In 2015, the members of ASEAN formed the ASEAN Economic Community — sort of a European Union-lite — creating a single market allowing the free flow of goods, services, investments, skilled labor and capital across the region. While the newly formed economic community offers significant growth potential, it also means new challenges — like competing with neighboring countries with significantly lower labor costs. The country has achieved upper-middle income status as an economy, but yearns for more.
Enter the Super-Cluster: an initiative to boost business environments around the country’s incumbent industry sectors in eight provinces (see map). The Super-Clusters connect manufacturers, suppliers, supporting industry, research and academic institutions and public-private organizations within the cluster area. Government-sponsored incentives for industries include exemptions from corporate income tax, import duties and personal income tax for mission-critical staff, and fast-tracked work permits and visas for foreign workers.
Industries that have been identified in the Super-Cluster initiative include:
“Many of the core elements for the Super-Clusters already exist in Thailand,” said Korbsiri Iamsuri, director of Thailand’s Board of Investment for North America. “Our objective is to formally link them to create operating environments that will enable companies doing business in Thailand to be more successful, foster innovation, ensure their workforce needs are met and provide them an operating platform that will help them be successful and sustain their business well into the future.”
Like every other country in the world looking to expand its economy, Thailand also is taking a hard look at increasing the quality and flow of the talent pipeline. Ambassador Manawapat stresses the importance of investing in education as a nation, but says industry is an equal and essential partner in creating sustained economic growth.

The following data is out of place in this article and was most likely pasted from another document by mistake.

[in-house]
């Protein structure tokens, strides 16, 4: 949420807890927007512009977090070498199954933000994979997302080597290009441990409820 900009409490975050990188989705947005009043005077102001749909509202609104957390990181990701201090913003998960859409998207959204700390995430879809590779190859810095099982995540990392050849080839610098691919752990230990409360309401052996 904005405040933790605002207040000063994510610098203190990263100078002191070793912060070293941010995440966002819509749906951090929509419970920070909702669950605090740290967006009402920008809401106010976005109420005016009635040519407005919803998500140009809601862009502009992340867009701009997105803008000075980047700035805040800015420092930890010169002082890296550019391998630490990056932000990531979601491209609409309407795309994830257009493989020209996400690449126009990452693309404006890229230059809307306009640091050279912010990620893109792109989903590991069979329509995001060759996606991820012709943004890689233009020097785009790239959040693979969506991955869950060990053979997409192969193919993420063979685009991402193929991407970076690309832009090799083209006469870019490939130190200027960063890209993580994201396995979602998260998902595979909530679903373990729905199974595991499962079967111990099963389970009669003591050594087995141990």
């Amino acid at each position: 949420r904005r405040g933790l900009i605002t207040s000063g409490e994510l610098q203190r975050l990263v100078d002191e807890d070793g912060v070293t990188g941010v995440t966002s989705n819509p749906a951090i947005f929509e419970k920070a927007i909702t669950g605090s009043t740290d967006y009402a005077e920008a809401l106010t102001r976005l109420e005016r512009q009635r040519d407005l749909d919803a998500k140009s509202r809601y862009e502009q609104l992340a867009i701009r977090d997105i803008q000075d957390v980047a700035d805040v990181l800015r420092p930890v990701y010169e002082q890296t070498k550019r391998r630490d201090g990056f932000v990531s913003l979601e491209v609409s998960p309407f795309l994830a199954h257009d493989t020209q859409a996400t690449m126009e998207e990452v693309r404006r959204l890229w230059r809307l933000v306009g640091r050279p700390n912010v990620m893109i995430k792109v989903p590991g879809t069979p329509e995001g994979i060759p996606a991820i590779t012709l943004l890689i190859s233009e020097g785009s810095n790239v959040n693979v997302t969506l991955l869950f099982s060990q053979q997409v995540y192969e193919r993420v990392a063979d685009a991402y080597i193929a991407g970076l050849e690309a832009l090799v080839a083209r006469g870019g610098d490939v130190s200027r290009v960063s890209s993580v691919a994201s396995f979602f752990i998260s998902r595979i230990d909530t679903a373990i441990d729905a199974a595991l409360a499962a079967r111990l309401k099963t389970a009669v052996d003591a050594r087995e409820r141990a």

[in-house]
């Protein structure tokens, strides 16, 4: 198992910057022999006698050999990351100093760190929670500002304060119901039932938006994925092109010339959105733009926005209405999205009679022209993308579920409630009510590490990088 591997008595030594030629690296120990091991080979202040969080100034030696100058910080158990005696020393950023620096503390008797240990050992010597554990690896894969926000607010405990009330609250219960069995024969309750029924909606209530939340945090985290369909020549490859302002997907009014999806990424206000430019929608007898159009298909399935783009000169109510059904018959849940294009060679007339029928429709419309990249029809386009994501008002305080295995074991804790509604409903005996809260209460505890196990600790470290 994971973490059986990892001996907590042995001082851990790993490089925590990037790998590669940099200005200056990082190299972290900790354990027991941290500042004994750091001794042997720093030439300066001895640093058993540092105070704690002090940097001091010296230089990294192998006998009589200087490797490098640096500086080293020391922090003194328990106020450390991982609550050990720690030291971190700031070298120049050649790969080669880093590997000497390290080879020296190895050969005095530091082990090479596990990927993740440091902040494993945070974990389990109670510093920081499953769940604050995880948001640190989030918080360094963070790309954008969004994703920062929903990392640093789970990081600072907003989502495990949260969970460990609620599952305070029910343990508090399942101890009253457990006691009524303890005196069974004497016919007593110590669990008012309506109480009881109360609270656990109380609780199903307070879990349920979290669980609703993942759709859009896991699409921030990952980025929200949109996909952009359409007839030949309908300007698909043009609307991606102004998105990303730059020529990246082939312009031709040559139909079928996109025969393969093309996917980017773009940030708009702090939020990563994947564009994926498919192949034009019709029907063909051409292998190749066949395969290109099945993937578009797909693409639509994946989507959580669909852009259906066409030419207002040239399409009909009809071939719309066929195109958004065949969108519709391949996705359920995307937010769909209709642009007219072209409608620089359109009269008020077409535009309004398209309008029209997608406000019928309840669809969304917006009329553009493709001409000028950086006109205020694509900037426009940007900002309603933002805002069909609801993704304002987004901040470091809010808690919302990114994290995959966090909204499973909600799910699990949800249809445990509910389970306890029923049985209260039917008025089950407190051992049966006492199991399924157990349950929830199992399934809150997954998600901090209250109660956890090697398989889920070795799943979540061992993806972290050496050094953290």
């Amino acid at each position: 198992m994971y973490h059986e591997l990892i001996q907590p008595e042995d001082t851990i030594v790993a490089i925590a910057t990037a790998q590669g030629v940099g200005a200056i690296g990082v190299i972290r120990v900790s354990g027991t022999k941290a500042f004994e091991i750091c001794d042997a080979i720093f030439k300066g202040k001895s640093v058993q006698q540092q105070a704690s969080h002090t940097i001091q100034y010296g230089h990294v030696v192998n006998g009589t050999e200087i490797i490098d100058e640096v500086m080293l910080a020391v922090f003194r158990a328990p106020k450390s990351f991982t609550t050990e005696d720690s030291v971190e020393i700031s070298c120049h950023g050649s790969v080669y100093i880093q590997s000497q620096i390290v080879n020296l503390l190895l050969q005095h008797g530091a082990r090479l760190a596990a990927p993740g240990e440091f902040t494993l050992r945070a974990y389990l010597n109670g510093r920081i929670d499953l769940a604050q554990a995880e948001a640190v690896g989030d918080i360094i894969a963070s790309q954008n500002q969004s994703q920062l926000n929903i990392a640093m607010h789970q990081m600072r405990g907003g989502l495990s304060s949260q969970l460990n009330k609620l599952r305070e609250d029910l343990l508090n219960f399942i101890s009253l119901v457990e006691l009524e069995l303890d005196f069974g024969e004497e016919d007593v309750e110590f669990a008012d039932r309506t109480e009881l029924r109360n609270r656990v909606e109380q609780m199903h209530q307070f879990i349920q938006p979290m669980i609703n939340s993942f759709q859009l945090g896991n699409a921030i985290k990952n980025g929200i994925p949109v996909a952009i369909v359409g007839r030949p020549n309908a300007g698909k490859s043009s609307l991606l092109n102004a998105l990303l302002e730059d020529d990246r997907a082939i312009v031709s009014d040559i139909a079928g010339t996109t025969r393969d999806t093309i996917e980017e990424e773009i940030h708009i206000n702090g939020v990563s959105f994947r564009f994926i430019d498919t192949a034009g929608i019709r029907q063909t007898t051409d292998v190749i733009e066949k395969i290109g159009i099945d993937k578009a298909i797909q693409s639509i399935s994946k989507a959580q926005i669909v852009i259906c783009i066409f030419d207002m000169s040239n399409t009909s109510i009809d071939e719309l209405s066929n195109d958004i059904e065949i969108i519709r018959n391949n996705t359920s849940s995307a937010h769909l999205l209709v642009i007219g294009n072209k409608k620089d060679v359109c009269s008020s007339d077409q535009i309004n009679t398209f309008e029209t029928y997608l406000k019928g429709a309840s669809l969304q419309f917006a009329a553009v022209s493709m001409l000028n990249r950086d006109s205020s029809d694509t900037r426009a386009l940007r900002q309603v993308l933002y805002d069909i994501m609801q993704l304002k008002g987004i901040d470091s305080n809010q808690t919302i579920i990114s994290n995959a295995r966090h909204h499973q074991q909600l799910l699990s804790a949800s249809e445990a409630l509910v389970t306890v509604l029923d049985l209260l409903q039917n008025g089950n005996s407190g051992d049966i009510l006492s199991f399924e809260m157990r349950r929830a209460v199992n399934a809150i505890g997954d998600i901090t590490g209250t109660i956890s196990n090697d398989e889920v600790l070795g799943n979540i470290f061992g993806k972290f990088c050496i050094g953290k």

“Chevron recently invested $30 million to support science, technology, engineering and mathematics [STEM] education, working with colleges and universities to make sure they have workers,” he says. Called the Thailand Partnership Initiative (TPI), Chevron’s investment creates a five-year program to partner with leading non-governmental organizations (NGOs), academia, government organizations in science and education, and the private sector.
Chevron's operations fulfill approximately one-third of Thailand's power demand. "Chevron's Gulf of Thailand operations support the country's economic future and are a significant contributor to the Kingdom's economy, including employing a predominantly Thai workforce of approximately 2,000 people," said the company at the time of the TPI announcement.
TPI ambitiously aims to increase the quality of STEM teaching in Thailand, particularly in the middle school levels (grades 7 through 9) and in the technical and vocational schools — high school and community college level. The initiative also aims to establish 18 training hubs — 12 STEM hubs and six vocational and technical hubs — engaging more than 600 schools in every region of the country.